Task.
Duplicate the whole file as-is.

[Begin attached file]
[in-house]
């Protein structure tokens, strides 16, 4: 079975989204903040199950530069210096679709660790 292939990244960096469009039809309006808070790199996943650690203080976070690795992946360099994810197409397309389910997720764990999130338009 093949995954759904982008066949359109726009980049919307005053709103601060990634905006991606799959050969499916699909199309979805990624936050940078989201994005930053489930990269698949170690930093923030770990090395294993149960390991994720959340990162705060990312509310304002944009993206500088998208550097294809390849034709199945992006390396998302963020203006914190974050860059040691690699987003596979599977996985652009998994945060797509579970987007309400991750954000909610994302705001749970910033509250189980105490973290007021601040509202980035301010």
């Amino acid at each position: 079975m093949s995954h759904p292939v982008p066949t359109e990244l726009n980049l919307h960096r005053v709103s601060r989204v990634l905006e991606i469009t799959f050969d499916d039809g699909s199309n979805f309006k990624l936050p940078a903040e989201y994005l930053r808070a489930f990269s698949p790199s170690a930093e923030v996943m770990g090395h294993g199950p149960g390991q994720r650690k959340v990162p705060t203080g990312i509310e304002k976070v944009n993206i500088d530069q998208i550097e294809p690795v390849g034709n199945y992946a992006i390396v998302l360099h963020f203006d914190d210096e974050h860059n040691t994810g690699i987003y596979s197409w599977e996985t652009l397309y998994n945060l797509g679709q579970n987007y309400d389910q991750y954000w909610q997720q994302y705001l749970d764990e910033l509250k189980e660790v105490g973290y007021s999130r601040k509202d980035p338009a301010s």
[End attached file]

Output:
[in-house]
């Protein structure tokens, strides 16, 4: 079975989204903040199950530069210096679709660790 292939990244960096469009039809309006808070790199996943650690203080976070690795992946360099994810197409397309389910997720764990999130338009 093949995954759904982008066949359109726009980049919307005053709103601060990634905006991606799959050969499916699909199309979805990624936050940078989201994005930053489930990269698949170690930093923030770990090395294993149960390991994720959340990162705060990312509310304002944009993206500088998208550097294809390849034709199945992006390396998302963020203006914190974050860059040691690699987003596979599977996985652009998994945060797509579970987007309400991750954000909610994302705001749970910033509250189980105490973290007021601040509202980035301010």
């Amino acid at each position: 079975m093949s995954h759904p292939v982008p066949t359109e990244l726009n980049l919307h960096r005053v709103s601060r989204v990634l905006e991606i469009t799959f050969d499916d039809g699909s199309n979805f309006k990624l936050p940078a903040e989201y994005l930053r808070a489930f990269s698949p790199s170690a930093e923030v996943m770990g090395h294993g199950p149960g390991q994720r650690k959340v990162p705060t203080g990312i509310e304002k976070v944009n993206i500088d530069q998208i550097e294809p690795v390849g034709n199945y992946a992006i390396v998302l360099h963020f203006d914190d210096e974050h860059n040691t994810g690699i987003y596979s197409w599977e996985t652009l397309y998994n945060l797509g679709q579970n987007y309400d389910q991750y954000w909610q997720q994302y705001l749970d764990e910033l509250k189980e660790v105490g973290y007021s999130r601040k509202d980035p338009a301010s």